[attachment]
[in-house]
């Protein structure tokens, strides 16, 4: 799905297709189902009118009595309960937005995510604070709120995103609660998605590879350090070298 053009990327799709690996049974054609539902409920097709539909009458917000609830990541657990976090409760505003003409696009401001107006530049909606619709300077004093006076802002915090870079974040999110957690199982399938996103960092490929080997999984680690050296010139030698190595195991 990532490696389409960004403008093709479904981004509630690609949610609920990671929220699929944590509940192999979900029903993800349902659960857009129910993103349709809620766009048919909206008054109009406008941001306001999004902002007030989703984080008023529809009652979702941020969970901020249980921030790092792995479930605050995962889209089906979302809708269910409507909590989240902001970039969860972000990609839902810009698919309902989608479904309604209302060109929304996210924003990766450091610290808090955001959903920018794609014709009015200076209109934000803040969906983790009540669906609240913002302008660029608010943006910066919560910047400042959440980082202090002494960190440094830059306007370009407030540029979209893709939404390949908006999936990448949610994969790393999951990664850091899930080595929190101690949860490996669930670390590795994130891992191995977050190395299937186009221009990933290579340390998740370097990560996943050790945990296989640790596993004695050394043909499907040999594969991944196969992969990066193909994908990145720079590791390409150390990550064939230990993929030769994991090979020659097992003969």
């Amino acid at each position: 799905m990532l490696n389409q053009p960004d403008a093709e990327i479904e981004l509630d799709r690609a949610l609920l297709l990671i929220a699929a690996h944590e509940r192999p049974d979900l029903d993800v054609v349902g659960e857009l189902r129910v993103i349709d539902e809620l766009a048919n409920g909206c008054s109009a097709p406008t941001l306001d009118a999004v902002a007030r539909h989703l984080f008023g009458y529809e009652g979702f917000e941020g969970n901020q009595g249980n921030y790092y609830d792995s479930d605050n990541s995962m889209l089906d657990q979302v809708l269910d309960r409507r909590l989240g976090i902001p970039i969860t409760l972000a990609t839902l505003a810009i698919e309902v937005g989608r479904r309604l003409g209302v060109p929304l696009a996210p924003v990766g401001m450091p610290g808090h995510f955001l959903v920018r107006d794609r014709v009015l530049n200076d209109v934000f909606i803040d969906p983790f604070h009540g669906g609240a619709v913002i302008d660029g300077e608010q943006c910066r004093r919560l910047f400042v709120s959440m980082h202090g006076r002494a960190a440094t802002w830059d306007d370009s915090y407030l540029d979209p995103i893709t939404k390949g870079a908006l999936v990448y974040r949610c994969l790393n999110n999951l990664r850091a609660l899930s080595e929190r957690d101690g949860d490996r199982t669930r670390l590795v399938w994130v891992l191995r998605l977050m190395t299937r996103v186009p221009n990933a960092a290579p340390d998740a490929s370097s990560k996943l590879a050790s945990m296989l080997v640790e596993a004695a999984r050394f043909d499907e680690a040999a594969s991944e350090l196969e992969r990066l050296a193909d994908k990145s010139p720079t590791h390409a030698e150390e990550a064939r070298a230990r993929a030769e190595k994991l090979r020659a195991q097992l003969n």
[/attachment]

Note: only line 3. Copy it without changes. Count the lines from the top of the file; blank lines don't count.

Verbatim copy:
């Amino acid at each position: 799905m990532l490696n389409q053009p960004d403008a093709e990327i479904e981004l509630d799709r690609a949610l609920l297709l990671i929220a699929a690996h944590e509940r192999p049974d979900l029903d993800v054609v349902g659960e857009l189902r129910v993103i349709d539902e809620l766009a048919n409920g909206c008054s109009a097709p406008t941001l306001d009118a999004v902002a007030r539909h989703l984080f008023g009458y529809e009652g979702f917000e941020g969970n901020q009595g249980n921030y790092y609830d792995s479930d605050n990541s995962m889209l089906d657990q979302v809708l269910d309960r409507r909590l989240g976090i902001p970039i969860t409760l972000a990609t839902l505003a810009i698919e309902v937005g989608r479904r309604l003409g209302v060109p929304l696009a996210p924003v990766g401001m450091p610290g808090h995510f955001l959903v920018r107006d794609r014709v009015l530049n200076d209109v934000f909606i803040d969906p983790f604070h009540g669906g609240a619709v913002i302008d660029g300077e608010q943006c910066r004093r919560l910047f400042v709120s959440m980082h202090g006076r002494a960190a440094t802002w830059d306007d370009s915090y407030l540029d979209p995103i893709t939404k390949g870079a908006l999936v990448y974040r949610c994969l790393n999110n999951l990664r850091a609660l899930s080595e929190r957690d101690g949860d490996r199982t669930r670390l590795v399938w994130v891992l191995r998605l977050m190395t299937r996103v186009p221009n990933a960092a290579p340390d998740a490929s370097s990560k996943l590879a050790s945990m296989l080997v640790e596993a004695a999984r050394f043909d499907e680690a040999a594969s991944e350090l196969e992969r990066l050296a193909d994908k990145s010139p720079t590791h390409a030698e150390e990550a064939r070298a230990r993929a030769e190595k994991l090979r020659a195991q097992l003969n």